An Irish-run chateau in Languedoc is one of the best secrets in the South of France, writes Thomas Breathnach.
It's the bonniest of matins and I awake feeling like a millennial heir to the House of Orléans. I brew a Nespresso, digest the headlines of Canal Plus and explore the specs of the heavenly French manor I'm now calling home.
C'est magnifique all round: there are copious luxury bedrooms, a stunning designer kitchen and enough lounge room seating for a small dynasty at my disposal. Outside, my demesne stretches to a manicured garden and private pool all backdropped by Hallmark vineyard hinterland.
I'm in Chateau St Pierre de Serjac, the creation of Irish hoteliers Karl and Anita O'Hanlon, where l'art de vivre of France's Languedoc region truly comes to life.
A renovated 19th-century chateau, Serjac's masterpieces are its eight, luxury hotel rooms where Empire-style wow-factor marries plush Louis XVI pomp.
The property also boasts a collection of hyper-chic self-catering residences, all fashioned from the estate's original working outbuildings. I stayed in the Maison des Vignes - a former winemaker's lodge with an interior makeover worthy of Architectural Digest.
Luxury doesn't stop at the accommodation, however. From wine tastings with the estate's very own reserves to treatments at the Cinq Mondes spa, Serjac is a property promising a dream French escape.
Serjac's 200-acre estate offers all the complimentary activities you'd expect from such stately surrounds. Guests can partake in a game of pétanque in the twin bouledrome, lounge or take in the sun at the panoramic infinity pool, or channel Novak Djokovic on the clay tennis courts. I saddled up on one of the estate's bikes to explore the surrounding countryside: a veritable Monet's tableau of poppies and wild irises. A tip? Park up for a coffee in the medieval hamlet of Magalas. It's gorgeous.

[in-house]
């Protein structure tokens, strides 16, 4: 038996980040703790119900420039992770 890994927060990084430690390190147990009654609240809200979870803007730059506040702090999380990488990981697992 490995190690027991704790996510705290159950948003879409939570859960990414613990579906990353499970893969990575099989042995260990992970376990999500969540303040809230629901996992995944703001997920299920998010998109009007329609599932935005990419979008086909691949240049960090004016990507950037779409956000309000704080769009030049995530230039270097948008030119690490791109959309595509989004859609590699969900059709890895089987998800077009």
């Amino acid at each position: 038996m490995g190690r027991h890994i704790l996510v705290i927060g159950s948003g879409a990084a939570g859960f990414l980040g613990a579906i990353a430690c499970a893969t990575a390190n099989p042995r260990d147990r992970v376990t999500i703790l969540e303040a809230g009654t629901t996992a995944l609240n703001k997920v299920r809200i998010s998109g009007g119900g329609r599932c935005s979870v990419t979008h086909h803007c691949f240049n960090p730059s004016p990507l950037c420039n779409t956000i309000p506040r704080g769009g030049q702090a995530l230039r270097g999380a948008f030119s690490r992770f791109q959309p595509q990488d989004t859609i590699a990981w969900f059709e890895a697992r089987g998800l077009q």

Just as Emilia-Romagna is the new Tuscany, Languedoc is very much the renaissance region of the South of France. It may be lower on Instagram scenery than Provence, but it does ooze a raw, no-filter charm. Some of the highlights within day-tripping distance of Serjac include oyster-tasting in Bouzigues, lazy picnics along the Canal du Midi and antiquing in the quirky markets of Béziers.
Some of the buildings' facades feel a little stripped of character - more original stonework would add ambiance, I think. The chateau has just opened, however, so like one of its Merlots, the property should mature with time.
Serjac's hotel rooms start from €220 per night, but consider going self-catering to really embrace the bon vivant lifestyle. Two-bedroom residences start from €249 per night, making them an attractive deal for families or friends.
Serjac sits on the crossroads of several convenient gateways, including Perpignan, Toulouse and Carcassonne. Montpellier, just an hour from the chateau, is its nearest airport however, and Aer Lingus (aerlingus.com) has just launched a twice-weekly service from Dublin.
On the ground, holidayautos.com is a handy compare engine for car rentals, or you can always travel by ferry via Cherbourg (irishferries.com; stenaline.ie).
For more info, see serjac.com.